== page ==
Recently a few MessageGears users reached out to our Deliverability Team, concerned with a banner added to their messages prompting recipients to unsubscribe. We recently wrote about Gmail’s Easy Unsubscribe feature and its impact on open rates, but these addresses weren’t hosted at Gmail and the Unsubscribe prompt looked a little different than those presented by Google. They noted the banner showed up on both desktop and mobile and looked like this:
It stands to reason most senders would be concerned to see something like this at the top of their email – but what was prompting the banner? Had their provider marked these messages as spam? Was there a suspicious link somewhere in the body? Was authentication broken?
After a bit of investigation, we discovered the culprit was Cisco’s Email Security Appliance. This banner is generated by a feature called Easy Unsubscribe, which works in tandem with their Graymail Detection feature. Cisco ESA was being used by the clients’ IT teams to manage incoming mail, and the banner was being appended because the system interpreted their mail as “Graymail.”
The Graymail Detection feature uses some advanced algorithms to determine its classification, but the general idea is this: graymail is not explicitly harmful or malicious, but is also not explicitly included in the organization’s allowed list. The system separates Graymail into Marketing, Social, and Bulk mail categories, and messages in these categories are classified as Graymail by the filters.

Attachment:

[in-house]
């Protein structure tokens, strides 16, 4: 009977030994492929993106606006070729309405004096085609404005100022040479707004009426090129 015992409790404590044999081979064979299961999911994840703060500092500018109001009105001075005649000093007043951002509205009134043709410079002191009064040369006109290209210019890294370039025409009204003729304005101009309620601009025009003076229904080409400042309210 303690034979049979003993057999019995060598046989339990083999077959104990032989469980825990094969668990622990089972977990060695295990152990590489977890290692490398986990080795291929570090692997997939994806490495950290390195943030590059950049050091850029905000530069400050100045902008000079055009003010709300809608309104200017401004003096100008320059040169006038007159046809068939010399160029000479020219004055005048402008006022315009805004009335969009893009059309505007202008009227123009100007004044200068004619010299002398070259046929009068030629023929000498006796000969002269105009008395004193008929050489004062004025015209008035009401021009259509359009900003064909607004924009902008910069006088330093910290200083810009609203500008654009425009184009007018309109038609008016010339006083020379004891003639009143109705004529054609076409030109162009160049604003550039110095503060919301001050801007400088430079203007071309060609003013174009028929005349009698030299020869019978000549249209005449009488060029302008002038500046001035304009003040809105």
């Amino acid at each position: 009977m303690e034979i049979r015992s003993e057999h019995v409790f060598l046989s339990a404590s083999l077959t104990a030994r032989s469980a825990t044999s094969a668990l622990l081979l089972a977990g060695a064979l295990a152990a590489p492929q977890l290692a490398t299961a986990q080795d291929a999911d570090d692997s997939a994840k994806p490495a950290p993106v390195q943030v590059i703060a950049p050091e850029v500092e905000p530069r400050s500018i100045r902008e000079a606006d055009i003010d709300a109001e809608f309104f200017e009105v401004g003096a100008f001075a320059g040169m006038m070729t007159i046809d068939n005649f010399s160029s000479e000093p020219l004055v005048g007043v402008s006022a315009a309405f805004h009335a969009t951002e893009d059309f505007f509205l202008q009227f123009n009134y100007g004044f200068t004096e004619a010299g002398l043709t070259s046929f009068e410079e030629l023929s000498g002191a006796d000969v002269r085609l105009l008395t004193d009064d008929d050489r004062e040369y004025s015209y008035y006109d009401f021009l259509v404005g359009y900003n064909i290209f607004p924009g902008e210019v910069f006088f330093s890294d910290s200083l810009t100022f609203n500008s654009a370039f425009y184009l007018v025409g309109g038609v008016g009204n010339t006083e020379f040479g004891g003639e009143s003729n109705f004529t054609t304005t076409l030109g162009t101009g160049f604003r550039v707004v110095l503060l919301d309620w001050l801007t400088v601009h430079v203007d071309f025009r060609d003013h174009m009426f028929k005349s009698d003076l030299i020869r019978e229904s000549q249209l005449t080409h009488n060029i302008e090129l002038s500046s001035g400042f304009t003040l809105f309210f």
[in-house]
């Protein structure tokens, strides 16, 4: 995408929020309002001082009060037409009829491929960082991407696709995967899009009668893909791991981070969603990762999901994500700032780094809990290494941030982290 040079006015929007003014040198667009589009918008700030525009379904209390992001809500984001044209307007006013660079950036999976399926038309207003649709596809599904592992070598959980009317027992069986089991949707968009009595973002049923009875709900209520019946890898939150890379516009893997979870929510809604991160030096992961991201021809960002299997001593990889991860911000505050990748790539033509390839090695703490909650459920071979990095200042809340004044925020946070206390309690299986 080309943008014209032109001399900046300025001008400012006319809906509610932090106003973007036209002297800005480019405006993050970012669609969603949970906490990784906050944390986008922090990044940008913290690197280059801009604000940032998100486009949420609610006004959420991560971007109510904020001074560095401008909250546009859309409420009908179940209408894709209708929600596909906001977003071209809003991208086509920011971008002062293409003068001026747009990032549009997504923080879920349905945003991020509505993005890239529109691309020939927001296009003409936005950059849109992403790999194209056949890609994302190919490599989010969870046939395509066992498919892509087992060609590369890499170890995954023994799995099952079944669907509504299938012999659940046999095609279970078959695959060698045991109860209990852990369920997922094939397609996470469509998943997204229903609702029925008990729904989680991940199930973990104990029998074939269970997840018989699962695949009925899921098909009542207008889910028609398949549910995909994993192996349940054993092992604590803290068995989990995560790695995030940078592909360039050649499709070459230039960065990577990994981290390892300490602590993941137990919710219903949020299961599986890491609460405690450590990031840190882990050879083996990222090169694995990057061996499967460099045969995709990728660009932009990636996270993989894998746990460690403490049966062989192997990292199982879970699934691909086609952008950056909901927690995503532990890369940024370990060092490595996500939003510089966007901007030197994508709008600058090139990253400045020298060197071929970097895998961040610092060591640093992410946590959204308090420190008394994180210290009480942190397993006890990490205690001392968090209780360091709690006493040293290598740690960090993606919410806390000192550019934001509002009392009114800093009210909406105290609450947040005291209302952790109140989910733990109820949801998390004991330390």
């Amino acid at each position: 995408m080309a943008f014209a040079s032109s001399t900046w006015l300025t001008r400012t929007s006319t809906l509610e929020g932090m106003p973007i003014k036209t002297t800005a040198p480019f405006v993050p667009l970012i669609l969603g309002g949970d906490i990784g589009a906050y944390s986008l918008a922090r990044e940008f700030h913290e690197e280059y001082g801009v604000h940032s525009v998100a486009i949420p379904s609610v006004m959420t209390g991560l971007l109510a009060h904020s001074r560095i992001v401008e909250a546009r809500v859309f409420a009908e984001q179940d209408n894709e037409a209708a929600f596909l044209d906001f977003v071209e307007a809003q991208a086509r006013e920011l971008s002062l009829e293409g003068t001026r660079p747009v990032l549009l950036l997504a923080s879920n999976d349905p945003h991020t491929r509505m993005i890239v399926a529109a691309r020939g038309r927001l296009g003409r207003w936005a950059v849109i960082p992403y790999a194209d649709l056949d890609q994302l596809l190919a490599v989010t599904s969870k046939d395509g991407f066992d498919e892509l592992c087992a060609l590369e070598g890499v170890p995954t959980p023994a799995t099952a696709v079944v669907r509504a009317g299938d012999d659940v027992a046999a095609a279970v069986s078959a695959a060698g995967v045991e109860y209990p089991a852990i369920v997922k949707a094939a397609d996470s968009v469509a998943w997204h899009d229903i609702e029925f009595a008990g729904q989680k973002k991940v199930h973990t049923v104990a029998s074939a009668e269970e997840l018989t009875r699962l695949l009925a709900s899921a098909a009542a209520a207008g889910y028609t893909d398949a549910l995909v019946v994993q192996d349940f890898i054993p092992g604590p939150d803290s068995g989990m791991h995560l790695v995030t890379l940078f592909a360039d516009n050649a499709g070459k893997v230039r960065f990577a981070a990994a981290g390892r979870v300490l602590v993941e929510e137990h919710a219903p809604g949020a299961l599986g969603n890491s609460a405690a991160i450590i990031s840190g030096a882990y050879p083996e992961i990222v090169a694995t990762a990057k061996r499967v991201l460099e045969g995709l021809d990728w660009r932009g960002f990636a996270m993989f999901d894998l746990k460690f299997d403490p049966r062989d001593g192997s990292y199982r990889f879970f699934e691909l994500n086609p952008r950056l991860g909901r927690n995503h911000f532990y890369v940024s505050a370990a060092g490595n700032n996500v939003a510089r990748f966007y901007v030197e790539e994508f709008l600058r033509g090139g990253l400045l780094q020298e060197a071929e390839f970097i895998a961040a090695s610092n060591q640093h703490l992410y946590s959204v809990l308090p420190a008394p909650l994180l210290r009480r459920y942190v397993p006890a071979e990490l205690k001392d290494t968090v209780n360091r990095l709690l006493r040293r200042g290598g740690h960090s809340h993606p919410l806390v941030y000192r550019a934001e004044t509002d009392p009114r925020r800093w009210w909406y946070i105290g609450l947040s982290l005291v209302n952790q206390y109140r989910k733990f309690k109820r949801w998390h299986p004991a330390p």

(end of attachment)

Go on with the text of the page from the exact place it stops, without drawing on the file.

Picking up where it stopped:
When the system detects graymail, the Easy Unsubscribe banner is placed across the top of the message to “automatically present recipients with a safe way to get rid of unwanted emails” per Cisco’s documentation. The idea is that some graymail may contain questionable links that appear to be unsubscribe links but actually direct to other locations. Easy Unsubscribe allows recipients to click the link, then ESA scans the unsubscribe URL for safety and submits the request if it is safe to do so.
What does this mean for me?
If you see this banner across your messages, don’t panic. If you’re testing messages internally, you may need to ask your IT team to make adjustments to the filters to avoid seeing this banner. If your recipients are seeing this banner, there’s not always as much you can do. There are no specific metrics on how many domains use ESA, but keep in mind these are usually larger organizations whose IT team is very strict about incoming mail to their employees.
If you read our Gmail Unsubscribe blog post, you may remember that Gmail adding a similar unsubscribe prompt didn’t increase the rate of unsubscribes for recipients. While the impact of ESA’s banner is harder to track, it’s likely most recipients aren’t clicking this link if they actually want your messages.